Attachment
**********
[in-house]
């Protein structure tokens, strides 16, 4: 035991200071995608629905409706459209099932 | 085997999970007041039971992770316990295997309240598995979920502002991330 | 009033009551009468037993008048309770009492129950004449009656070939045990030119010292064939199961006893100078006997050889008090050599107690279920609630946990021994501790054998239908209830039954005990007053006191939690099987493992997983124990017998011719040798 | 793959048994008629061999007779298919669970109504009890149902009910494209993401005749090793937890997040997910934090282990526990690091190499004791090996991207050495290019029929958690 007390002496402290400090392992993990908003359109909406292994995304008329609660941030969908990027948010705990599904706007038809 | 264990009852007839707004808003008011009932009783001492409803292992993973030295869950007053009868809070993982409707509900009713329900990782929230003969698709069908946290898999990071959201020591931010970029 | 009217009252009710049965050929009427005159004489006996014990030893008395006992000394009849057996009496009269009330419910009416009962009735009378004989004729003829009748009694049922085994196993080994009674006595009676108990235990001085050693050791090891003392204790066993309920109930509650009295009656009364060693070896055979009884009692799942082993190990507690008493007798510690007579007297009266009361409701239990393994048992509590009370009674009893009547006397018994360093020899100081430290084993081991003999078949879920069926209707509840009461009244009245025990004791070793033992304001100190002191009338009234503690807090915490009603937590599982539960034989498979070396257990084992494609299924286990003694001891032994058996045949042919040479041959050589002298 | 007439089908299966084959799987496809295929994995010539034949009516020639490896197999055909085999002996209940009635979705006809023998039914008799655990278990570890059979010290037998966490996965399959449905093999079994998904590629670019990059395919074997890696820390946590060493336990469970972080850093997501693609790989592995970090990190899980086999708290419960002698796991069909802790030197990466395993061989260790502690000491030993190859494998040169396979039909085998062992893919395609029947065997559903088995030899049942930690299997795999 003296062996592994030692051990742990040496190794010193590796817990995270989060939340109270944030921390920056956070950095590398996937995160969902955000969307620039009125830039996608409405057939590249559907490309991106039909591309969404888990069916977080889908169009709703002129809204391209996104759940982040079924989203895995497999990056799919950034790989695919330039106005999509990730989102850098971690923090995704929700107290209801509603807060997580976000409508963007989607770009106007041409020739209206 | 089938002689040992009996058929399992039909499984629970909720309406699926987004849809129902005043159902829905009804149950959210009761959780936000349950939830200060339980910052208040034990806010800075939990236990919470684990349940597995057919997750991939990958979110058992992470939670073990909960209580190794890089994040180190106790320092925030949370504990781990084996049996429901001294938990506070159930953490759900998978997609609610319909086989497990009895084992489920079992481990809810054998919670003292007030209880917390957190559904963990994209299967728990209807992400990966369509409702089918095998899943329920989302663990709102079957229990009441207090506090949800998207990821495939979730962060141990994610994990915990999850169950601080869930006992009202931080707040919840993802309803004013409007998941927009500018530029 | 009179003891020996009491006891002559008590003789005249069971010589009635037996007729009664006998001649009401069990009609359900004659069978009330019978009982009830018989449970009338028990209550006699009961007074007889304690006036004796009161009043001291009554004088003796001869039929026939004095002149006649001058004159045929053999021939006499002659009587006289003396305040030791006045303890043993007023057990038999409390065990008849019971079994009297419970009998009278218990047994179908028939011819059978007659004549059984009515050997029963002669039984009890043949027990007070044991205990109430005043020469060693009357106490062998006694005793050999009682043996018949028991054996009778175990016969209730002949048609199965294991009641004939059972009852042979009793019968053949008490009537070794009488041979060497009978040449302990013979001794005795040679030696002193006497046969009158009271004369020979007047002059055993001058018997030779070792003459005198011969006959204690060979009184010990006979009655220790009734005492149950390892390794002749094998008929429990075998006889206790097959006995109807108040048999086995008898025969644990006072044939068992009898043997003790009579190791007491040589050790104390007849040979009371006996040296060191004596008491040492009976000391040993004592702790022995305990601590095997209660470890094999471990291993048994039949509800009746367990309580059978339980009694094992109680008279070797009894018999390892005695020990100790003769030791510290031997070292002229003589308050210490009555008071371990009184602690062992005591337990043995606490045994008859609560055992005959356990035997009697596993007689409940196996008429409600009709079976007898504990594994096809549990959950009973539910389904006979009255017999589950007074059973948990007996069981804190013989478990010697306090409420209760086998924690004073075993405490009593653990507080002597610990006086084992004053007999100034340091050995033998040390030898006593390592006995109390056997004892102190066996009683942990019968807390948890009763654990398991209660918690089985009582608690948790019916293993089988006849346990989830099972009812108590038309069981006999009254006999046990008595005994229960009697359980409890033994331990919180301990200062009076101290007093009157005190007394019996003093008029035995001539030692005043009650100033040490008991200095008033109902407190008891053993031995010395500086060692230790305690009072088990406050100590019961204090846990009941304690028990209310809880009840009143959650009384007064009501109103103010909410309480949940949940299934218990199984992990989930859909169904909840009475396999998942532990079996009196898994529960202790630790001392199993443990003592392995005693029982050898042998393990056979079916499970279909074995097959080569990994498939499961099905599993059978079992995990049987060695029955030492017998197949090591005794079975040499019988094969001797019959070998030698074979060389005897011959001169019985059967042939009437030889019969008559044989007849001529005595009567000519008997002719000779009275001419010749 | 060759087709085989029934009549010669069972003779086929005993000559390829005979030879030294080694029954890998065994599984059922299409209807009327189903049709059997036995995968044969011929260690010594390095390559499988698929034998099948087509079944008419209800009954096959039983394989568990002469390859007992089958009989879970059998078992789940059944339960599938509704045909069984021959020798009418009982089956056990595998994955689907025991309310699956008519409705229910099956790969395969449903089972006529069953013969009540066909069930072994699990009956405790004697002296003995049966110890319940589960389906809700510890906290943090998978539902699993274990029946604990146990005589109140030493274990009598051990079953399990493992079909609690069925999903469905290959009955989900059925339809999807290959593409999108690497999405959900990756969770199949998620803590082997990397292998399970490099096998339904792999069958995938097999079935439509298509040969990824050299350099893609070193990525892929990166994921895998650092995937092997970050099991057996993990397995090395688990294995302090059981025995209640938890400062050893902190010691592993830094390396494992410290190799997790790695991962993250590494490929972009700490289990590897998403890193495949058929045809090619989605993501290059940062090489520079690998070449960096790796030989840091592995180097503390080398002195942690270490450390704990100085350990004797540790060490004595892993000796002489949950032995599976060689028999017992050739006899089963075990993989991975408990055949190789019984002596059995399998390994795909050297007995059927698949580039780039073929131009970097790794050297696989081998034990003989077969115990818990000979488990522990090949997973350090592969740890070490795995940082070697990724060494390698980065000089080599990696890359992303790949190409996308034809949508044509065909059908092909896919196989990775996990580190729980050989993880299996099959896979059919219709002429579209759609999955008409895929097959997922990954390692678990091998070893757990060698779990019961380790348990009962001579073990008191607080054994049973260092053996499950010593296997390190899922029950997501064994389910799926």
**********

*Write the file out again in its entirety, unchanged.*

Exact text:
[in-house]
């Protein structure tokens, strides 16, 4: 035991200071995608629905409706459209099932 | 085997999970007041039971992770316990295997309240598995979920502002991330 | 009033009551009468037993008048309770009492129950004449009656070939045990030119010292064939199961006893100078006997050889008090050599107690279920609630946990021994501790054998239908209830039954005990007053006191939690099987493992997983124990017998011719040798 | 793959048994008629061999007779298919669970109504009890149902009910494209993401005749090793937890997040997910934090282990526990690091190499004791090996991207050495290019029929958690 007390002496402290400090392992993990908003359109909406292994995304008329609660941030969908990027948010705990599904706007038809 | 264990009852007839707004808003008011009932009783001492409803292992993973030295869950007053009868809070993982409707509900009713329900990782929230003969698709069908946290898999990071959201020591931010970029 | 009217009252009710049965050929009427005159004489006996014990030893008395006992000394009849057996009496009269009330419910009416009962009735009378004989004729003829009748009694049922085994196993080994009674006595009676108990235990001085050693050791090891003392204790066993309920109930509650009295009656009364060693070896055979009884009692799942082993190990507690008493007798510690007579007297009266009361409701239990393994048992509590009370009674009893009547006397018994360093020899100081430290084993081991003999078949879920069926209707509840009461009244009245025990004791070793033992304001100190002191009338009234503690807090915490009603937590599982539960034989498979070396257990084992494609299924286990003694001891032994058996045949042919040479041959050589002298 | 007439089908299966084959799987496809295929994995010539034949009516020639490896197999055909085999002996209940009635979705006809023998039914008799655990278990570890059979010290037998966490996965399959449905093999079994998904590629670019990059395919074997890696820390946590060493336990469970972080850093997501693609790989592995970090990190899980086999708290419960002698796991069909802790030197990466395993061989260790502690000491030993190859494998040169396979039909085998062992893919395609029947065997559903088995030899049942930690299997795999 003296062996592994030692051990742990040496190794010193590796817990995270989060939340109270944030921390920056956070950095590398996937995160969902955000969307620039009125830039996608409405057939590249559907490309991106039909591309969404888990069916977080889908169009709703002129809204391209996104759940982040079924989203895995497999990056799919950034790989695919330039106005999509990730989102850098971690923090995704929700107290209801509603807060997580976000409508963007989607770009106007041409020739209206 | 089938002689040992009996058929399992039909499984629970909720309406699926987004849809129902005043159902829905009804149950959210009761959780936000349950939830200060339980910052208040034990806010800075939990236990919470684990349940597995057919997750991939990958979110058992992470939670073990909960209580190794890089994040180190106790320092925030949370504990781990084996049996429901001294938990506070159930953490759900998978997609609610319909086989497990009895084992489920079992481990809810054998919670003292007030209880917390957190559904963990994209299967728990209807992400990966369509409702089918095998899943329920989302663990709102079957229990009441207090506090949800998207990821495939979730962060141990994610994990915990999850169950601080869930006992009202931080707040919840993802309803004013409007998941927009500018530029 | 009179003891020996009491006891002559008590003789005249069971010589009635037996007729009664006998001649009401069990009609359900004659069978009330019978009982009830018989449970009338028990209550006699009961007074007889304690006036004796009161009043001291009554004088003796001869039929026939004095002149006649001058004159045929053999021939006499002659009587006289003396305040030791006045303890043993007023057990038999409390065990008849019971079994009297419970009998009278218990047994179908028939011819059978007659004549059984009515050997029963002669039984009890043949027990007070044991205990109430005043020469060693009357106490062998006694005793050999009682043996018949028991054996009778175990016969209730002949048609199965294991009641004939059972009852042979009793019968053949008490009537070794009488041979060497009978040449302990013979001794005795040679030696002193006497046969009158009271004369020979007047002059055993001058018997030779070792003459005198011969006959204690060979009184010990006979009655220790009734005492149950390892390794002749094998008929429990075998006889206790097959006995109807108040048999086995008898025969644990006072044939068992009898043997003790009579190791007491040589050790104390007849040979009371006996040296060191004596008491040492009976000391040993004592702790022995305990601590095997209660470890094999471990291993048994039949509800009746367990309580059978339980009694094992109680008279070797009894018999390892005695020990100790003769030791510290031997070292002229003589308050210490009555008071371990009184602690062992005591337990043995606490045994008859609560055992005959356990035997009697596993007689409940196996008429409600009709079976007898504990594994096809549990959950009973539910389904006979009255017999589950007074059973948990007996069981804190013989478990010697306090409420209760086998924690004073075993405490009593653990507080002597610990006086084992004053007999100034340091050995033998040390030898006593390592006995109390056997004892102190066996009683942990019968807390948890009763654990398991209660918690089985009582608690948790019916293993089988006849346990989830099972009812108590038309069981006999009254006999046990008595005994229960009697359980409890033994331990919180301990200062009076101290007093009157005190007394019996003093008029035995001539030692005043009650100033040490008991200095008033109902407190008891053993031995010395500086060692230790305690009072088990406050100590019961204090846990009941304690028990209310809880009840009143959650009384007064009501109103103010909410309480949940949940299934218990199984992990989930859909169904909840009475396999998942532990079996009196898994529960202790630790001392199993443990003592392995005693029982050898042998393990056979079916499970279909074995097959080569990994498939499961099905599993059978079992995990049987060695029955030492017998197949090591005794079975040499019988094969001797019959070998030698074979060389005897011959001169019985059967042939009437030889019969008559044989007849001529005595009567000519008997002719000779009275001419010749 | 060759087709085989029934009549010669069972003779086929005993000559390829005979030879030294080694029954890998065994599984059922299409209807009327189903049709059997036995995968044969011929260690010594390095390559499988698929034998099948087509079944008419209800009954096959039983394989568990002469390859007992089958009989879970059998078992789940059944339960599938509704045909069984021959020798009418009982089956056990595998994955689907025991309310699956008519409705229910099956790969395969449903089972006529069953013969009540066909069930072994699990009956405790004697002296003995049966110890319940589960389906809700510890906290943090998978539902699993274990029946604990146990005589109140030493274990009598051990079953399990493992079909609690069925999903469905290959009955989900059925339809999807290959593409999108690497999405959900990756969770199949998620803590082997990397292998399970490099096998339904792999069958995938097999079935439509298509040969990824050299350099893609070193990525892929990166994921895998650092995937092997970050099991057996993990397995090395688990294995302090059981025995209640938890400062050893902190010691592993830094390396494992410290190799997790790695991962993250590494490929972009700490289990590897998403890193495949058929045809090619989605993501290059940062090489520079690998070449960096790796030989840091592995180097503390080398002195942690270490450390704990100085350990004797540790060490004595892993000796002489949950032995599976060689028999017992050739006899089963075990993989991975408990055949190789019984002596059995399998390994795909050297007995059927698949580039780039073929131009970097790794050297696989081998034990003989077969115990818990000979488990522990090949997973350090592969740890070490795995940082070697990724060494390698980065000089080599990696890359992303790949190409996308034809949508044509065909059908092909896919196989990775996990580190729980050989993880299996099959896979059919219709002429579209759609999955008409895929097959997922990954390692678990091998070893757990060698779990019961380790348990009962001579073990008191607080054994049973260092053996499950010593296997390190899922029950997501064994389910799926």